Eco-Living Magazine

What’s The Average Carbon Footprint in the UK?

Posted on the 05 December 2023 by Ecoexperts @TheEcoExperts
What’s The Average Carbon Footprint in the UK?✔ In the UK, a person's carbon footprint is around six tonnes of GHG per year ✔ Transport accounts for the largest portion of an individual's carbon footprint ✔ The average carbon footprint in the US is twice that of the UK

A person's carbon footprint refers to the amount of greenhouse gas (GHG) emissions they're directly and indirectly responsible for.

This means your carbon footprint isn't just measured by how much fuel you burn, but by the emissions created in the production of everything you buy and use.

We'll explain what the average carbon footprint is for a person living in the UK in this article. We'll also look at what contributes the most to a person's carbon footprint, how the UK compares to other countries, and whether the average carbon footprint in the UK is set to decrease.

How has the average carbon footprint in the UK changed over time?

The average carbon footprint in the UK has generally decreased over the past 50 years.

In the 1970s the average carbon footprint in the UK was around 14-15 tonnes of GHG emissions per person (not counting import/exports).

By the 1990s, the average carbon footprint decreased, down to around 12-14 tonnes of GHG emissions per person - around twice what it is today. The biggest contributors by far to overall emissions were electricity and heating, which accounted for over 30%.

Today, transport is the main culprit, accounting for around 28% of all UK emissions.

What are the biggest contributors to our carbon footprint in the UK?

The biggest contributors to our carbon footprint are transport, food production and waste, domestic energy consumption, and consumption of goods and services.

We're basing this breakdown on estimates of emissions per person that include imports and exports, because a large portion of an individual's carbon footprint comes from the consumption of food and goods that are imported from other countries.

1. Transport

Transport is the biggest contributor to the average UK carbon footprint, accounting for a little under 30% of emissions - or around 3.1 tonnes of CO2 equivalent (CO2e) a year, per person.

Regular travel in petrol or diesel cars is the main reason for this - around 68% of Brits use cars as their primary means of commuting.

Air travel is another big contributor. Aviation accounts for around 8% of UK annual emissions, a huge amount for just one sector. Since most people in Britain take around one to two flights a year, there's a good chance you've contributed to this.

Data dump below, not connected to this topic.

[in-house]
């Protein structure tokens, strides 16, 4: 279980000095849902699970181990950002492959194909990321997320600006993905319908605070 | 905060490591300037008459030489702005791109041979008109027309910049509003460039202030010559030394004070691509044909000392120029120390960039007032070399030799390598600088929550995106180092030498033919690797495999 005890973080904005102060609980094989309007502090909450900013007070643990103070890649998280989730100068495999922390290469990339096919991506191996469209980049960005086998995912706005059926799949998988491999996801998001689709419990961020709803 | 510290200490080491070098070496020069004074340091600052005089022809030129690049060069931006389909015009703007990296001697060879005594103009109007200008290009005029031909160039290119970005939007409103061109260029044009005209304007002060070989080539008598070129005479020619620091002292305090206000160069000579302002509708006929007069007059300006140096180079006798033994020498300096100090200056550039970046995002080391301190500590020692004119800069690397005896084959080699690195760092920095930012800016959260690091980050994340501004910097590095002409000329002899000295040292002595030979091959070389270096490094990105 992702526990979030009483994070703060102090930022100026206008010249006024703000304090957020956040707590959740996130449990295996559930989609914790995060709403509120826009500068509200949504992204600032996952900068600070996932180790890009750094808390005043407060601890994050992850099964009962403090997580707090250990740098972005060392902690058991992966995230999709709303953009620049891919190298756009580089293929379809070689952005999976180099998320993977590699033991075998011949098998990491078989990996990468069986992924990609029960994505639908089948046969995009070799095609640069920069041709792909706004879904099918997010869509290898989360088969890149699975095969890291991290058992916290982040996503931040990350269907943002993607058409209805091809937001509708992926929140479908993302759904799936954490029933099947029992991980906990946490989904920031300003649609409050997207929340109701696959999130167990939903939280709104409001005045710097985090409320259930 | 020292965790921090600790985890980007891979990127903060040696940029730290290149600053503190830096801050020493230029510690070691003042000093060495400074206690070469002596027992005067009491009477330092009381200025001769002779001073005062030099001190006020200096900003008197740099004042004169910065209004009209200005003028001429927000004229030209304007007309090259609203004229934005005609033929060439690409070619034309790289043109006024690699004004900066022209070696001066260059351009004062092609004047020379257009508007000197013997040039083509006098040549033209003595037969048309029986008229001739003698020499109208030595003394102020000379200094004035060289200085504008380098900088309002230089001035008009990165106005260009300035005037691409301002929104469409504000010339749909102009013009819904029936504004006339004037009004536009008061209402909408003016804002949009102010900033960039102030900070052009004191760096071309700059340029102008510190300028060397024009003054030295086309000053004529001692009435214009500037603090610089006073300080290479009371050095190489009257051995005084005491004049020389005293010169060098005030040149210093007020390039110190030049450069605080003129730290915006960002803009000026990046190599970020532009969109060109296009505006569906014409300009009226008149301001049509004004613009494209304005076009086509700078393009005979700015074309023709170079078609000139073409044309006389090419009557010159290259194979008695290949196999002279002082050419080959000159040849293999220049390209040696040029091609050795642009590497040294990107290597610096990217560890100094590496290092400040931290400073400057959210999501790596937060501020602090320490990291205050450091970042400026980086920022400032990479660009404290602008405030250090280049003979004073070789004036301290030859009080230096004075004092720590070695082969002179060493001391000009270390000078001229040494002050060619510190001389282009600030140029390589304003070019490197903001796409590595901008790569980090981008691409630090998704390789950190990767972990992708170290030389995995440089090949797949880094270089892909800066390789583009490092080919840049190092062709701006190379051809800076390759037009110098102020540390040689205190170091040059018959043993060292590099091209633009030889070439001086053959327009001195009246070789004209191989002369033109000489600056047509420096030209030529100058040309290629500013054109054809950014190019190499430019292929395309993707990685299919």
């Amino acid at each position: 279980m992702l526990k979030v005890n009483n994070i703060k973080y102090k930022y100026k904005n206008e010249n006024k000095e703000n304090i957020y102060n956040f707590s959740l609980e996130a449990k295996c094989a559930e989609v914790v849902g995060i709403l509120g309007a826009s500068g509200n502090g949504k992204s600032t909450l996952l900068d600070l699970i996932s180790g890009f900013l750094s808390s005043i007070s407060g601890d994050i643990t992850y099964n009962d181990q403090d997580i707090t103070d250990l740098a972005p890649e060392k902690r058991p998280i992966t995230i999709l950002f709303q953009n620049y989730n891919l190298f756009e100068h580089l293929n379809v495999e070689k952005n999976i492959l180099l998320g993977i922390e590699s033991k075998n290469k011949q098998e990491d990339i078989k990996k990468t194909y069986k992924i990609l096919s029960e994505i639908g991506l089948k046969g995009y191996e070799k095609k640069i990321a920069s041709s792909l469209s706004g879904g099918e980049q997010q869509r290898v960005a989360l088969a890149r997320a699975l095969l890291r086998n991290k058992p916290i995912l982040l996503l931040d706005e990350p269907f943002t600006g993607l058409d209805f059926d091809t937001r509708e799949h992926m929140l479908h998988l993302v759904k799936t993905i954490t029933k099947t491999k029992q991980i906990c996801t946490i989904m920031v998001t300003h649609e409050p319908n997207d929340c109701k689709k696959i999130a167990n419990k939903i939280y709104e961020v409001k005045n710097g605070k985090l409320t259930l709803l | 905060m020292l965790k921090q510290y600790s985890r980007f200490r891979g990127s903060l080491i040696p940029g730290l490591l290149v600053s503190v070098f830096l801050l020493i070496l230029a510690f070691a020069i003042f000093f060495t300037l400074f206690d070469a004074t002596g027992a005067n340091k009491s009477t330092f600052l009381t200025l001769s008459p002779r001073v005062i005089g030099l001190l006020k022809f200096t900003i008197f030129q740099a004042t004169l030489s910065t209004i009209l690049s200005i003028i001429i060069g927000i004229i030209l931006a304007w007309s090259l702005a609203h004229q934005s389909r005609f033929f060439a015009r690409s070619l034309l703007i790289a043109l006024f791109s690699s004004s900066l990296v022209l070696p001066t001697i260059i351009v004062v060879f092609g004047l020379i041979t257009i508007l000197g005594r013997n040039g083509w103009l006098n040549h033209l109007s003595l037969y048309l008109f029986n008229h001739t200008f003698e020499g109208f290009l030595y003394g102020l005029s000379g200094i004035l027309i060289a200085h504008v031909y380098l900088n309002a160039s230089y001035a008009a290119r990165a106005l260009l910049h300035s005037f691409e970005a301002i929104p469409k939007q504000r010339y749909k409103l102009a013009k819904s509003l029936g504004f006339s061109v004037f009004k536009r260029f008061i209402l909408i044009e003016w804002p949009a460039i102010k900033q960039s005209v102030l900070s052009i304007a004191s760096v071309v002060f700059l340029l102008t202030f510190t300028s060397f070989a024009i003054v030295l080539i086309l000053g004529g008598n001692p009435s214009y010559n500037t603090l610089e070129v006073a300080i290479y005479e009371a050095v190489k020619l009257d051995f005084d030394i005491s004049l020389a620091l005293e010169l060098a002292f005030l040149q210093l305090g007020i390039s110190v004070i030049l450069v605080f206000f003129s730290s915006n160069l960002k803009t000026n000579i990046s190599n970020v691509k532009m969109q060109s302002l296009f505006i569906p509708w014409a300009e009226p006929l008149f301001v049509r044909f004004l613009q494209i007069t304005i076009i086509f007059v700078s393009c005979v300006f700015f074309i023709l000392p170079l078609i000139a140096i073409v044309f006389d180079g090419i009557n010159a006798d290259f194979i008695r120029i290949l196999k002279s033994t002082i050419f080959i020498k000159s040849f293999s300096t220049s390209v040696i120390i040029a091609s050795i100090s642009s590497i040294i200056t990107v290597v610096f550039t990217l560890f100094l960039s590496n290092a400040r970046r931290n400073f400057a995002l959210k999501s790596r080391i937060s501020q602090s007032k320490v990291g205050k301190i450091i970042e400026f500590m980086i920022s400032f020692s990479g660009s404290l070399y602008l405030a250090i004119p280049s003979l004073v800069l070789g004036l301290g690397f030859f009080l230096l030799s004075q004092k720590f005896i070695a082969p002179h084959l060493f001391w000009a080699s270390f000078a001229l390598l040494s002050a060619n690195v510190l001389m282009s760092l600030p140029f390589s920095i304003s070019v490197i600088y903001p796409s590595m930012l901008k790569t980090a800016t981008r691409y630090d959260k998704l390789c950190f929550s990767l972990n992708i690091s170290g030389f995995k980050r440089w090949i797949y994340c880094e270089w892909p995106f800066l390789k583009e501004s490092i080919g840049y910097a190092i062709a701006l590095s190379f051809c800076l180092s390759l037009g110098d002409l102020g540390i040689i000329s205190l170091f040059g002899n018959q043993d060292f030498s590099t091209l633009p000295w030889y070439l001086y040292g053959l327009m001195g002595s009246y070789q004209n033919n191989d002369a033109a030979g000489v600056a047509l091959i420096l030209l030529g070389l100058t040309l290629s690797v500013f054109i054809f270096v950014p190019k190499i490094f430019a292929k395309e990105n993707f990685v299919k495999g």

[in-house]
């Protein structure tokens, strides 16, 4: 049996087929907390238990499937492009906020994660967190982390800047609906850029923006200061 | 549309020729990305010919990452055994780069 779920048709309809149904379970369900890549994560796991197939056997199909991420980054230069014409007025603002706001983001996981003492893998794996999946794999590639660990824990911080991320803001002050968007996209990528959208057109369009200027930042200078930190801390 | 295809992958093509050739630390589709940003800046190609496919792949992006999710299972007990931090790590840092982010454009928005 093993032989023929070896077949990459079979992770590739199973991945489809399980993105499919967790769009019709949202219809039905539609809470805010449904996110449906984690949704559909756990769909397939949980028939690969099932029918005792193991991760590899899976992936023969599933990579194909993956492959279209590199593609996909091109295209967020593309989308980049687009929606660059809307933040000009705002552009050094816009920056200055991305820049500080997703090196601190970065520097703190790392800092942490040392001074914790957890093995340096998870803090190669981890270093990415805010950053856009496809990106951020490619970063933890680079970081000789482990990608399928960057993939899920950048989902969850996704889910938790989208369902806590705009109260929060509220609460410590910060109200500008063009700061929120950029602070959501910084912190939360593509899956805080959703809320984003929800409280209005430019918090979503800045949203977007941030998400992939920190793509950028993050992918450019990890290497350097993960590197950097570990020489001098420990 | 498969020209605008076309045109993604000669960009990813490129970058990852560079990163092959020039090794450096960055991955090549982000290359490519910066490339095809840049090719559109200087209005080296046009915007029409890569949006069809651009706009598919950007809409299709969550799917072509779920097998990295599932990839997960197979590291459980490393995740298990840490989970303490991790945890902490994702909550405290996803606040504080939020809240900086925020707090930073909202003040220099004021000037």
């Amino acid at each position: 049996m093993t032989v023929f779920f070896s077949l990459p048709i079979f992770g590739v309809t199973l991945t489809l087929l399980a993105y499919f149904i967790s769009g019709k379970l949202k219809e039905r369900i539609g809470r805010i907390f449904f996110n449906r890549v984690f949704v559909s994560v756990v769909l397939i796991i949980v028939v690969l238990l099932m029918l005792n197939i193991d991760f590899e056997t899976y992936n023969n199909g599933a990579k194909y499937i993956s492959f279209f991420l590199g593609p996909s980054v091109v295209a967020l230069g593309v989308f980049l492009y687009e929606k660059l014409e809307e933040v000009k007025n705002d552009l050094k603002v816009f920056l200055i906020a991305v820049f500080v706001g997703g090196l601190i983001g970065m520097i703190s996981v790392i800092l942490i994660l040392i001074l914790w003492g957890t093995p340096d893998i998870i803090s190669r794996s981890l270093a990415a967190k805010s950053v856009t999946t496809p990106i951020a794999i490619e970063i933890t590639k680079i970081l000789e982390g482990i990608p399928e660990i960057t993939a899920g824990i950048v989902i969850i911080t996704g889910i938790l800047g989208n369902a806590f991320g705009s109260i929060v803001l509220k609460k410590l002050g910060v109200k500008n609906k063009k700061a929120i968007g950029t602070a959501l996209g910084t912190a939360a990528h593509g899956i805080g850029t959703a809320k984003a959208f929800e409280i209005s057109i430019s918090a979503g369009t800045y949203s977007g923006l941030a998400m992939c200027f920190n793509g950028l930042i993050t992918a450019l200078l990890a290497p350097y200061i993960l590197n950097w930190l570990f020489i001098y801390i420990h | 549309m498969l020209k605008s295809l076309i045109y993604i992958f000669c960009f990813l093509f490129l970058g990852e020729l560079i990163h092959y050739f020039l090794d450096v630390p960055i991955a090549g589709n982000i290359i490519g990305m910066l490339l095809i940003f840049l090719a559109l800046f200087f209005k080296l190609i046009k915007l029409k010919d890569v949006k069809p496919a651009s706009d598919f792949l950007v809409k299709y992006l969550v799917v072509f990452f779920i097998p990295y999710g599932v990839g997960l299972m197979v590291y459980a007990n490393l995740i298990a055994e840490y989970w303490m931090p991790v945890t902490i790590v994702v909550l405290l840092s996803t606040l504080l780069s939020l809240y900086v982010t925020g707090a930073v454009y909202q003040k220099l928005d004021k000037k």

Switching from a petrol-powered car to an electric vehicle or reducing the amount of times you take a plane (if you're a frequent flyer) can help reduce your carbon footprint.

2. Food production and food waste

Food-related emissions account for around 25% - or 2.8 tonnes of CO2e - of the average Brit's annual carbon footprint.

This includes emissions from producing and transporting food, as well as food waste.

In the UK alone, agricultural production emits around 45 million tonnes of CO2e. That's not even counting emissions from imported food - and nearly half of food consumed in the UK is imported.

Additionally, food waste in the UK is responsible for around 25 million tonnes of GHG a year, according to WRAP.

We have to eat to live, but there are things you can do to reduce your impact. Being conscious of food miles - the farther food travels, the higher its carbon footprint - can help, as well as limiting food waste.

3. Domestic energy consumption

Domestic energy consumption, including heating and electricity, accounts for a little under 20% of the average person's carbon footprint in the UK. That's the equivalent of roughly 2.2 tonnes of CO2e per year, per person.

Most of the emissions in this category are a result of us heating our homes with fossil fuels - around 74% of UK households use gas-powered heating.

Switching to alternative forms of heating, such as a heat pump or an electric boiler, can help reduce the contribution domestic heating makes to your carbon footprint. Heat pumps, for example, can lower your carbon footprint by roughly 44%.

4. Consumption of goods and services

The last big contributor to a person's carbon footprint in the UK is the consumption of goods or services. It accounts for a little over 15% of a person's annual emissions, or around 1.9 tonnes of CO2e per year.

This includes any products you buy, from clothes to toilet paper, as well as recreational activities and services such as banking.

Obviously, we aren't recommending that you become an ascetic for the sake of the environment.

If you want to reduce your carbon footprint in this area, it's best to be conscious of the environmental impact of the goods you buy, and the companies you give your money to.

Fast fashion, for example, is one of the most polluting industries in the world. Choosing to shop sparingly at fast fashion brands, or avoiding them altogether, can help reduce your carbon footprint.

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